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Indonesian minister denies outright LNG export ban, update likely in 2-3 months


To focus on domestic energy needs in case of shortage

Plans to develop potential for carbon sink and CCS

"Carefully" studying nuclear as an energy source

  • Author
  • Rong wei Neo
  • Editor
  • Ankit Rathore
  • Commodity
  • Coal Electric Power Energy Transition LNG Natural Gas

Indonesia has no plans for an outright ban on LNG exports but will prioritize domestic energy security in the future, Coordinating Minister for Maritime Affairs and Investment Luhut Binsar Pandjaitan said June 6 on the sidelines of the Ecosperity Week 2023 conference in Singapore.

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"We don't have a plan to ban LNG export, but we look at our national interest first, you know, because (if) we export something when there is a shortage, I think is unfair," said Pandjaitan in response to questions about reports of a proposal that would limit the country's LNG exports.

"It will be studied carefully. We'll see. Sometime ... maybe in two, three months, we can come up with an announcement," he added.

Last week, a spokesman for the government regulator had said Indonesia's existing LNG contracts will remain unchanged despite a potential plan to curb future exports of the fuel. The spokesman did not elaborate on the proposal but confirmed that Indonesia will prioritize domestic consumption instead of exports, adding that any decisions will be in line with the country's gas demand and supply balances.

Meanwhile, Pandjaitan said Indonesia has been pushing toward meeting its net-zero emissions goal by 2060, with the target likely to be met as early as 2055 or even earlier based on the country's current progress.

Potential carbon sink and CCS hub

Earlier during the conference, meanwhile, Pandjaitan said June 5 that Indonesia has a large potential for nature-based solutions carbon sink, which can absorb emissions naturally.

Indonesia with a land area of 1.91 million sq km is estimated to potentially mitigate 1,860 mt of CO2 emissions each year through nature-based solutions like forests and wetlands, government data showed.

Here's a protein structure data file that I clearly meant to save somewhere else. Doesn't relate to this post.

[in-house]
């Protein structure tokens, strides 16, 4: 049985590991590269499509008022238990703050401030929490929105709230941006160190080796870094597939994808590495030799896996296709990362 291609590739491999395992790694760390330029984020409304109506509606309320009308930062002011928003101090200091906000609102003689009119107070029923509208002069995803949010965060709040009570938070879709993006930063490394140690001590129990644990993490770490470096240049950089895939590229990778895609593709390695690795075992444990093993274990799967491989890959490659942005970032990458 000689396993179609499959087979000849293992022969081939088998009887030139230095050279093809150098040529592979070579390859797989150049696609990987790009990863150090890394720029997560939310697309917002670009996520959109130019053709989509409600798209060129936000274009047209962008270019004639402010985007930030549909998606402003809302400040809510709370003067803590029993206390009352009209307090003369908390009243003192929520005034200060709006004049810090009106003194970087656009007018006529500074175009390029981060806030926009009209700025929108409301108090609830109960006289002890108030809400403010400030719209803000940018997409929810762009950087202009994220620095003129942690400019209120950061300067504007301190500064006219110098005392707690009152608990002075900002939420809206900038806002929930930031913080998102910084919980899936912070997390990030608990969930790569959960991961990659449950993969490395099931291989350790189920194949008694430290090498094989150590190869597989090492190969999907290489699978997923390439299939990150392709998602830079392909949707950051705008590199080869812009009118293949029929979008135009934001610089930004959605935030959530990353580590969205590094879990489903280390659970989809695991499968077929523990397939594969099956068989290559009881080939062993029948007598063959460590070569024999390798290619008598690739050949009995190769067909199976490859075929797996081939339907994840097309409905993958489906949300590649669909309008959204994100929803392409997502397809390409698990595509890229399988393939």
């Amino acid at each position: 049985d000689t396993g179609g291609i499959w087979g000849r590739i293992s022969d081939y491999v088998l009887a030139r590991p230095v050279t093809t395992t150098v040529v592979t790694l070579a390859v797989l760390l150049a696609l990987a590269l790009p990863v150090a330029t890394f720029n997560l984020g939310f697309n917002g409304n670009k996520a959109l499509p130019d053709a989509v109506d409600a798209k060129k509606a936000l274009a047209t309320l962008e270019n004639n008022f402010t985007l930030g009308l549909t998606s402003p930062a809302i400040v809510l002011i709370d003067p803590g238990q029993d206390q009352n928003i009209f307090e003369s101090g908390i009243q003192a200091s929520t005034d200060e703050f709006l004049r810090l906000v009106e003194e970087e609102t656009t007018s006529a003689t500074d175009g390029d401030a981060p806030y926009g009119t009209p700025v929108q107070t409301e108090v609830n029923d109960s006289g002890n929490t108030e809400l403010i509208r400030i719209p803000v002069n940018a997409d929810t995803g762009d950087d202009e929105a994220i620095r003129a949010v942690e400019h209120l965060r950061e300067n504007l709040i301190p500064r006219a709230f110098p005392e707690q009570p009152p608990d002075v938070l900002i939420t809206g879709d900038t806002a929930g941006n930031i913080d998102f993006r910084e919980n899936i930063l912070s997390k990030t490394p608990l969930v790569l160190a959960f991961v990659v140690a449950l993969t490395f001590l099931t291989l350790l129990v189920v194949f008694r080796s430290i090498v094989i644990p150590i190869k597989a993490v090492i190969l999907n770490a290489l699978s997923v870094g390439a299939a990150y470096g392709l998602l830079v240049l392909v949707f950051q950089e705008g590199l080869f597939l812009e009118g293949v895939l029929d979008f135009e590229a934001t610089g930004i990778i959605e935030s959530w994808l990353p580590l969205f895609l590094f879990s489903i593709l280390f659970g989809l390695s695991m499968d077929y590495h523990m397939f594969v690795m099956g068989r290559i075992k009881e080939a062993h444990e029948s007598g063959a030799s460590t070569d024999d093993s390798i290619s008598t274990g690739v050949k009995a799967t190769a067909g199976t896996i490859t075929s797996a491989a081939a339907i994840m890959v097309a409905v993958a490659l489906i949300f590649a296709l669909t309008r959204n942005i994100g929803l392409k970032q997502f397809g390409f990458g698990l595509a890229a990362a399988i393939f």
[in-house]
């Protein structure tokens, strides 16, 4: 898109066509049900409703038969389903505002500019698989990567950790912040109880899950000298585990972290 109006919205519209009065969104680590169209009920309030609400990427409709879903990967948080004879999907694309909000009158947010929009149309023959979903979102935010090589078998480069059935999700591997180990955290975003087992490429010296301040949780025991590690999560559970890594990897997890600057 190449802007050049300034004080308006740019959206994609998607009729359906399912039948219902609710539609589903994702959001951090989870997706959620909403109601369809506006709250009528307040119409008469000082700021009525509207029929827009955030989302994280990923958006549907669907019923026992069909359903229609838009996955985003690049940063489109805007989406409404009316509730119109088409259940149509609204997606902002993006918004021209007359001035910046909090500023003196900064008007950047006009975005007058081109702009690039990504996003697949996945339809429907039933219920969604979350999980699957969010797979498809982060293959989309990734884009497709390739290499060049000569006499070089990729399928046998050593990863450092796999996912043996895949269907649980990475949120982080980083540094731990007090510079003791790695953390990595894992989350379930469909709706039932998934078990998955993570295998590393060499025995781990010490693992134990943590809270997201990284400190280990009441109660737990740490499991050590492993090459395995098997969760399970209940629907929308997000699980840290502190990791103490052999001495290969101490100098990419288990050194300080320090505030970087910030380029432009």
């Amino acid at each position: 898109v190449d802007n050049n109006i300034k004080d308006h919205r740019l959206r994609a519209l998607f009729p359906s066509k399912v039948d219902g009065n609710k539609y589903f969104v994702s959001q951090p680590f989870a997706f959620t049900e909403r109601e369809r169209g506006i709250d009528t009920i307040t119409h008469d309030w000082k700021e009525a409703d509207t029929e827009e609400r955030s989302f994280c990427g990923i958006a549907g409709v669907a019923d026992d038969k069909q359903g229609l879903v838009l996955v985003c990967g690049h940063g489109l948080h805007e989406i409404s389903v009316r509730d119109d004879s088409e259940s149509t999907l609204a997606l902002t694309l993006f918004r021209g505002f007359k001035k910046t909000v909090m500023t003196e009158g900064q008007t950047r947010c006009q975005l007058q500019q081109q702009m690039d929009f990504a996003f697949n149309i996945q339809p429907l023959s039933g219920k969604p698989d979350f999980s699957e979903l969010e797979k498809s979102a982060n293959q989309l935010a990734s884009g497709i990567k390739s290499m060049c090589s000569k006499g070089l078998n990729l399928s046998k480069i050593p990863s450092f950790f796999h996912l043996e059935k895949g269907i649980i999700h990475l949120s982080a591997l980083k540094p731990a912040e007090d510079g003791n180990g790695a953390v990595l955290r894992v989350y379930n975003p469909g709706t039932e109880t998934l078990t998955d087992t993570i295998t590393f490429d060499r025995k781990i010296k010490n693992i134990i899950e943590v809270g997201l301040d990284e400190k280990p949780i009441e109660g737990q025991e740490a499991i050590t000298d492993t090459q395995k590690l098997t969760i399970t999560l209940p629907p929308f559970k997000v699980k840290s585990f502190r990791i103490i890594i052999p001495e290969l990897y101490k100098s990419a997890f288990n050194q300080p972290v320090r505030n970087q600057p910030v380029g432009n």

The country can also store about 400 gigatons of CO2 in its onshore and offshore oil and gas reservoirs, as well as saline aquifers, which make it attractive to investments with a more comprehensive low-carbon ecosystem, including carbon capture and storage, added Pandjaitan.

As a hub, Indonesia can take in carbon from regional neighbors like Japan, South Korea, Taiwan and Singapore, he said, adding that the CCS infrastructure could also be used to distribute alternative fuels in the future.

The country is also "carefully" studying nuclear as a renewable energy source, with preliminary studies assigned with the US and South Korea, he added.

"We don't want to deploy nuclear power in the ring of fire, that's number one. We'll also look at like maybe Kalimantan, maybe like some island not in the ring of fire," said Pandjaitan.

More funding, collaboration

Although Indonesia is already on track to produce about 3.4 GW of geothermal power and 3 GW of hydropower by 2037, green projects, which remain expensive, have limited funding, Pandjaitan said during the conference, appealing for more concrete actions globally through funding and investments to tackle climate change.

The country received an initial $20 billion injection under the Just Energy Transition Partnership, which is financed by the US, Japan and various countries to retire coal plants and build up renewable projects, S&P Global Commodity Insights reported previously.

Pandjaitan said that Indonesia contributes only 2.3 tons of emissions per capita, which is lower than the baseline of 2.5 tons per capita and vastly lower than other larger countries like the US. Other countries must also take steps to reduce emissions, he added.